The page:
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posted: 11/26/2013 6:00 AM

Franco's creepy Gator aids botched action thriller

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  • Jason Statham, left, chews the scenery while James Franco and Winona Ryder admire his emotional range in the by-the-numbers thriller "Homefront."

      Jason Statham, left, chews the scenery while James Franco and Winona Ryder admire his emotional range in the by-the-numbers thriller "Homefront."

  • Video: HOMEFRONT trailer

 
 

In Gary Fleder's Southern-fried "Homefront," James Franco plays a bad-old boy with the wonderfully rank, white trashy name Gator Bodine (rhymes with "bovine"). He runs a boat repair shop in Louisiana; he's really a drug dealer with a meth operation ignored by law enforcement officials.

Under pressure, he narrows his eyes into snakelike slits and you can see the squeaky wheels turning. It's refreshing to see a one-dimensional villain reveal that he has no idea what he's doing sometimes.

Too bad Franco's performance gets buried under an avalanche of clichés and blurry fight scenes so poorly edited that we can't actually tell what's happening.

Martial arts star and mobile mountain Jason Statham plays Phil Broker, a former DEA agent and single parent retired to a small southern town with his 10-year-old daughter Maddy (Izabela Vidovic). When the well-trained Maddy pulverizes an elementary school bully, his emaciated mom (an ultra-skeezy Kate Bosworth) appeals to her brother Gator to teach Broker a lesson.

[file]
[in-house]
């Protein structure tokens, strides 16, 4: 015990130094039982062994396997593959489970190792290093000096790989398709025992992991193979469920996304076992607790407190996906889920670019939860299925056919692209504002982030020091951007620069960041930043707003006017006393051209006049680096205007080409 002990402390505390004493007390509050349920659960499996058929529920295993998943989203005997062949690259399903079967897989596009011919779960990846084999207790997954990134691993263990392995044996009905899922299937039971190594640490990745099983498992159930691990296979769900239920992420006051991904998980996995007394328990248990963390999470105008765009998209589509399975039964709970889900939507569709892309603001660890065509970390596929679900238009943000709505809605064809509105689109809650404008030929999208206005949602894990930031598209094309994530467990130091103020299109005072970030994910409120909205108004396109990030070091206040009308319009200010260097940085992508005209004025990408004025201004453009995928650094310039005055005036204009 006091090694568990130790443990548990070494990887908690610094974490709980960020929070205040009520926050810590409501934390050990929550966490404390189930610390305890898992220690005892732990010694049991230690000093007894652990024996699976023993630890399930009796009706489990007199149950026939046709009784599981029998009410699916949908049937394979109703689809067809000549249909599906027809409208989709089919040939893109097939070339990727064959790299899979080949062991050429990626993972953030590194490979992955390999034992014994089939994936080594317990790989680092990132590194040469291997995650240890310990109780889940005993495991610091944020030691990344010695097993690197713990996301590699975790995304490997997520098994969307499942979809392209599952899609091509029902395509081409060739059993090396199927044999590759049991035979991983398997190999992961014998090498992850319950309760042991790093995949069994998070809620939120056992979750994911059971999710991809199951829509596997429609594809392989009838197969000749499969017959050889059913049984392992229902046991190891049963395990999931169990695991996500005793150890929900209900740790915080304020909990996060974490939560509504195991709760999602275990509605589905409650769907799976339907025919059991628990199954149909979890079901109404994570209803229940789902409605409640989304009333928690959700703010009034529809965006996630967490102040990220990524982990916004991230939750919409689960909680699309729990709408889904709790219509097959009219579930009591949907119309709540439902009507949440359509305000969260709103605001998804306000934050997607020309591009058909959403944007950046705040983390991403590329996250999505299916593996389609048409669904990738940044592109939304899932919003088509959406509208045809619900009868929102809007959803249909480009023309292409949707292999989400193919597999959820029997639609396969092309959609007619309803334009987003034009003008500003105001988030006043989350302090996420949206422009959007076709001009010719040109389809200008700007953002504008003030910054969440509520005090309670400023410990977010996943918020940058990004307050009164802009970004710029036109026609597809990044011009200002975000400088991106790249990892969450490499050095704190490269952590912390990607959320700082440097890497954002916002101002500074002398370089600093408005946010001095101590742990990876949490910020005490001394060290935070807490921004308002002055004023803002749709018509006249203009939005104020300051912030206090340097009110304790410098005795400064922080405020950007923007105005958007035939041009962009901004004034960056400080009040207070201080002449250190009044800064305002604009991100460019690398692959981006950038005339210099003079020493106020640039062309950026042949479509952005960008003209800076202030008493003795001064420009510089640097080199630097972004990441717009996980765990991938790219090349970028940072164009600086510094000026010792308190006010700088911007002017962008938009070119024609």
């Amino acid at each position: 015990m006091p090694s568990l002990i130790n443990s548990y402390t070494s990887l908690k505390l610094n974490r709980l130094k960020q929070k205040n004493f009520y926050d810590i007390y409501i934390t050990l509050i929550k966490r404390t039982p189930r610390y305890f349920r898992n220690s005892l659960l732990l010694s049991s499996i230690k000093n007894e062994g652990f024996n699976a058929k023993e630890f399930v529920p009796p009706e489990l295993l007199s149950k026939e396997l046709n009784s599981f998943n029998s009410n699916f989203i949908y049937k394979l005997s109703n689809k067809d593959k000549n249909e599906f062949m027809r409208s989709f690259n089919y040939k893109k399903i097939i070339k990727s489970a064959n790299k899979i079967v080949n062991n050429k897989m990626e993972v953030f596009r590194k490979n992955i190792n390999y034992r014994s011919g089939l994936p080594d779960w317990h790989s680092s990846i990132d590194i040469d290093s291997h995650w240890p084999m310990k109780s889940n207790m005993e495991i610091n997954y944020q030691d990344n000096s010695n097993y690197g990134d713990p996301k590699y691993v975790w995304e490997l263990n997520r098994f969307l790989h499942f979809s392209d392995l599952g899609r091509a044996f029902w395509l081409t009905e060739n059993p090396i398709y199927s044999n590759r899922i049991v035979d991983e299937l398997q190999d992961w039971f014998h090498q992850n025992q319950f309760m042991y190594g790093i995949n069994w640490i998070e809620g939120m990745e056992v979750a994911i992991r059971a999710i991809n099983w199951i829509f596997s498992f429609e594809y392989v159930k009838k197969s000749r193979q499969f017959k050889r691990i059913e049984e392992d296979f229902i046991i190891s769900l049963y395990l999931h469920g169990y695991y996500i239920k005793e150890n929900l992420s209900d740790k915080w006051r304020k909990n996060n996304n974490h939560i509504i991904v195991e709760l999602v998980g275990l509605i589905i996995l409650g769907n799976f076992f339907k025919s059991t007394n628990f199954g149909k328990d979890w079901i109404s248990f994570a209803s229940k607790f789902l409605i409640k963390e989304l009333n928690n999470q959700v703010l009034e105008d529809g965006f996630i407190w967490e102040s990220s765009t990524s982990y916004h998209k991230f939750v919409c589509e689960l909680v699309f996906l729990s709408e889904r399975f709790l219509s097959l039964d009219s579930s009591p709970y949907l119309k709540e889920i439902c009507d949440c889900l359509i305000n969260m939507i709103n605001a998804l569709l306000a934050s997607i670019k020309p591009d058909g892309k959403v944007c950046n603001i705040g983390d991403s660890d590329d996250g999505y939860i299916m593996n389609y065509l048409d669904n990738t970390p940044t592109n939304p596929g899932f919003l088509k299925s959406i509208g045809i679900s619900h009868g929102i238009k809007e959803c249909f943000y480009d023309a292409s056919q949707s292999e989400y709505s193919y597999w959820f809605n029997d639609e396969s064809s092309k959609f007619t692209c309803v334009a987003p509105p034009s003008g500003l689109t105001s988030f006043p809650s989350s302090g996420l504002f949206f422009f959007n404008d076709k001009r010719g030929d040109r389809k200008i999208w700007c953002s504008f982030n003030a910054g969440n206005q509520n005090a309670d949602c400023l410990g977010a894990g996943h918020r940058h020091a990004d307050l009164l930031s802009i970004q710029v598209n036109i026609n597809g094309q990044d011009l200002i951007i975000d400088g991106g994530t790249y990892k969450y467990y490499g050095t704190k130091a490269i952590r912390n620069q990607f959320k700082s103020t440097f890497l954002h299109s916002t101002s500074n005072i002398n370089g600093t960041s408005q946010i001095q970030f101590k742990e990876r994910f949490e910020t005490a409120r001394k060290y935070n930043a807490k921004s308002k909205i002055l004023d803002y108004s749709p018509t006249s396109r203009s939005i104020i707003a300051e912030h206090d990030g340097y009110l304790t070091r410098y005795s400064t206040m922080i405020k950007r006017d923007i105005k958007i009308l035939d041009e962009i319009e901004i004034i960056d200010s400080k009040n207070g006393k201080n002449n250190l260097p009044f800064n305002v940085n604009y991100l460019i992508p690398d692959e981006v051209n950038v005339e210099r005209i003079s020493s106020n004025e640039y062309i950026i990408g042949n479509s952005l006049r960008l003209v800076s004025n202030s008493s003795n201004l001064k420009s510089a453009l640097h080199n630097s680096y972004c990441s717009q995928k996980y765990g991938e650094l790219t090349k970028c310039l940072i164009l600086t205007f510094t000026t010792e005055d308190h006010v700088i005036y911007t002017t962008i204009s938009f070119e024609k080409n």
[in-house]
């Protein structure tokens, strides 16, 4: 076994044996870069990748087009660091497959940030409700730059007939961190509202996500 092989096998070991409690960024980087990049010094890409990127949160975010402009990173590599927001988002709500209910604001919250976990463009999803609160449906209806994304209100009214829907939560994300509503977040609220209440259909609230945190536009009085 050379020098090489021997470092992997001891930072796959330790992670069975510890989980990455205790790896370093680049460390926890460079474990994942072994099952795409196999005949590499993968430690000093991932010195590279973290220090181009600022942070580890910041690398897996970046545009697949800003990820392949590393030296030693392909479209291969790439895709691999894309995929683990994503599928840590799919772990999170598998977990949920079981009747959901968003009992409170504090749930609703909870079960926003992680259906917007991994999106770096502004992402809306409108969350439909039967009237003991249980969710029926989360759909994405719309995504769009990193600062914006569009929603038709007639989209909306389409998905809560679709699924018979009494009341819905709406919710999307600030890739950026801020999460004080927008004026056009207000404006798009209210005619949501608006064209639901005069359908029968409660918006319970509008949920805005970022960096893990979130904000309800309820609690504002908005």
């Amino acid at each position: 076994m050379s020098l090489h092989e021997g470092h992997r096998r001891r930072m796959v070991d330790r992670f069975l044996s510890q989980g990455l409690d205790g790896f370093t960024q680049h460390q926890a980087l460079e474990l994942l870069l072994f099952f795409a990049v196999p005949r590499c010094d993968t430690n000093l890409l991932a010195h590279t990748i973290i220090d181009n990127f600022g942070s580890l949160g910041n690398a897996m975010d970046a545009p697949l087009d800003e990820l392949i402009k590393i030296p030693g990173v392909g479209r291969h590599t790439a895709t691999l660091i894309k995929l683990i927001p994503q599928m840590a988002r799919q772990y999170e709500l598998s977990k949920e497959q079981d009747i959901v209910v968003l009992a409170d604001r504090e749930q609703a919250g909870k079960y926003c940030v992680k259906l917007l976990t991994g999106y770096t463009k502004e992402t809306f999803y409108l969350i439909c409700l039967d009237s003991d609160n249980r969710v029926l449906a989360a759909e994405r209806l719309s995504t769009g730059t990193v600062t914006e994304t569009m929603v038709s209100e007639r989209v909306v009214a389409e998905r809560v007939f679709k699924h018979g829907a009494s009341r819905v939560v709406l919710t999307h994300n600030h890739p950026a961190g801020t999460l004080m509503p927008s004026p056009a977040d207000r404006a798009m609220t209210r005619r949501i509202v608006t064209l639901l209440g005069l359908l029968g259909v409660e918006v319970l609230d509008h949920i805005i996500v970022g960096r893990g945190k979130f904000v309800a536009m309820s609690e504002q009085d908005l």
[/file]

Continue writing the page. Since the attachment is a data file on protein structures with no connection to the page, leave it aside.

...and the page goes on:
Soon, tough guys resembling rejects from "Deliverance" show up. Cue the blood feud and blurry fight scenes accompanied by Winona Ryder as a drug addict with a heart of fools gold.

Sylvester Stallone wrote this screenplay from Chuck Logan's novel. (The movie was conceived as a fourth chapter in the 1980s "First Blood" series starring Stallone as Vietnam War vet John Rambo,)

His script is a chunky mess of cheesy action movie clichés that possess nary a smudge of gritty realism. Do cops really scream, "Don't turn your back on me!" at people?

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